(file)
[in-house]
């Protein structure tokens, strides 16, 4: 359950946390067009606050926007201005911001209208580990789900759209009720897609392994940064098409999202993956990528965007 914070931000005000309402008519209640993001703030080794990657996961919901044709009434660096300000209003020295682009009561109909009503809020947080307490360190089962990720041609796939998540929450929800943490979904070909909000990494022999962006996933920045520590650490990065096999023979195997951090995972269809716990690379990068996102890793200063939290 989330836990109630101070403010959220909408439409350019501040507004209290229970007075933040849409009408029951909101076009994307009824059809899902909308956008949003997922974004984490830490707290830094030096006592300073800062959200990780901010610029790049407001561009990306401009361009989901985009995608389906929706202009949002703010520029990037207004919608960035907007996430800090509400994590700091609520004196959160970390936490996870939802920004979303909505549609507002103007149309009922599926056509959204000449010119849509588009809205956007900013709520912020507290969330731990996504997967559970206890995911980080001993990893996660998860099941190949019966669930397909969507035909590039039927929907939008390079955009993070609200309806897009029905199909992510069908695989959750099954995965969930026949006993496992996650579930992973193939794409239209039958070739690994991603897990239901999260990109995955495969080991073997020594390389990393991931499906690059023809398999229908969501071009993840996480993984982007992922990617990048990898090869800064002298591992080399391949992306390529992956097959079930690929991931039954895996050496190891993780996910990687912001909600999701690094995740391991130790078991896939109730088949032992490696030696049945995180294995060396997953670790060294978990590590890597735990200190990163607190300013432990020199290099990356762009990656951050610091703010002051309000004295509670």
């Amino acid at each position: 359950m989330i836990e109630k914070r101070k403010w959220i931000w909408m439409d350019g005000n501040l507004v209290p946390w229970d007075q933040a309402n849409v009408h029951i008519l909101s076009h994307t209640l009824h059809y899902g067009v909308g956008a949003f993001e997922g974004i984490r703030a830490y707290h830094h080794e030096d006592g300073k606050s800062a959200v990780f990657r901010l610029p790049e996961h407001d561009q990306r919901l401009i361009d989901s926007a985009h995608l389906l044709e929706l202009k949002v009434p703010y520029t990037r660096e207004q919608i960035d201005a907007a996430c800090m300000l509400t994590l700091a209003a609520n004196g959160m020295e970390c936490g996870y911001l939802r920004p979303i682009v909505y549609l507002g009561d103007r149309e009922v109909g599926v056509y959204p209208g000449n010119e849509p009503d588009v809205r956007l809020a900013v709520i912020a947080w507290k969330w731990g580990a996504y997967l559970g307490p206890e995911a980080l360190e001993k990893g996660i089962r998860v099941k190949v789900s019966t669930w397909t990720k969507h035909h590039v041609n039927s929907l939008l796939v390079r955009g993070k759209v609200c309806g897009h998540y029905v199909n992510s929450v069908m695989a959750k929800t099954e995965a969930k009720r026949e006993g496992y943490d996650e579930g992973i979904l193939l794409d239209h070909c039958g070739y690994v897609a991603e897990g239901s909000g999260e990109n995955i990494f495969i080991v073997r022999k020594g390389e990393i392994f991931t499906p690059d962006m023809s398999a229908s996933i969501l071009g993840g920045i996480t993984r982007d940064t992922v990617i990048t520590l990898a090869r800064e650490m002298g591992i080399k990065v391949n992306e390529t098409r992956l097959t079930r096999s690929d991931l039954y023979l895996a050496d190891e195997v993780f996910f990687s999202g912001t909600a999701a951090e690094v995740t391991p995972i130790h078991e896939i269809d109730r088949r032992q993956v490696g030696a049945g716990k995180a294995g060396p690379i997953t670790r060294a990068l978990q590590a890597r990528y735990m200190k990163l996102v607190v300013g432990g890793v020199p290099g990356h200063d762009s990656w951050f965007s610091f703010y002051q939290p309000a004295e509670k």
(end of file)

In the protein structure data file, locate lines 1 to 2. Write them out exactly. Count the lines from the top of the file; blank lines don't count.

[in-house]
């Protein structure tokens, strides 16, 4: 359950946390067009606050926007201005911001209208580990789900759209009720897609392994940064098409999202993956990528965007 914070931000005000309402008519209640993001703030080794990657996961919901044709009434660096300000209003020295682009009561109909009503809020947080307490360190089962990720041609796939998540929450929800943490979904070909909000990494022999962006996933920045520590650490990065096999023979195997951090995972269809716990690379990068996102890793200063939290 989330836990109630101070403010959220909408439409350019501040507004209290229970007075933040849409009408029951909101076009994307009824059809899902909308956008949003997922974004984490830490707290830094030096006592300073800062959200990780901010610029790049407001561009990306401009361009989901985009995608389906929706202009949002703010520029990037207004919608960035907007996430800090509400994590700091609520004196959160970390936490996870939802920004979303909505549609507002103007149309009922599926056509959204000449010119849509588009809205956007900013709520912020507290969330731990996504997967559970206890995911980080001993990893996660998860099941190949019966669930397909969507035909590039039927929907939008390079955009993070609200309806897009029905199909992510069908695989959750099954995965969930026949006993496992996650579930992973193939794409239209039958070739690994991603897990239901999260990109995955495969080991073997020594390389990393991931499906690059023809398999229908969501071009993840996480993984982007992922990617990048990898090869800064002298591992080399391949992306390529992956097959079930690929991931039954895996050496190891993780996910990687912001909600999701690094995740391991130790078991896939109730088949032992490696030696049945995180294995060396997953670790060294978990590590890597735990200190990163607190300013432990020199290099990356762009990656951050610091703010002051309000004295509670």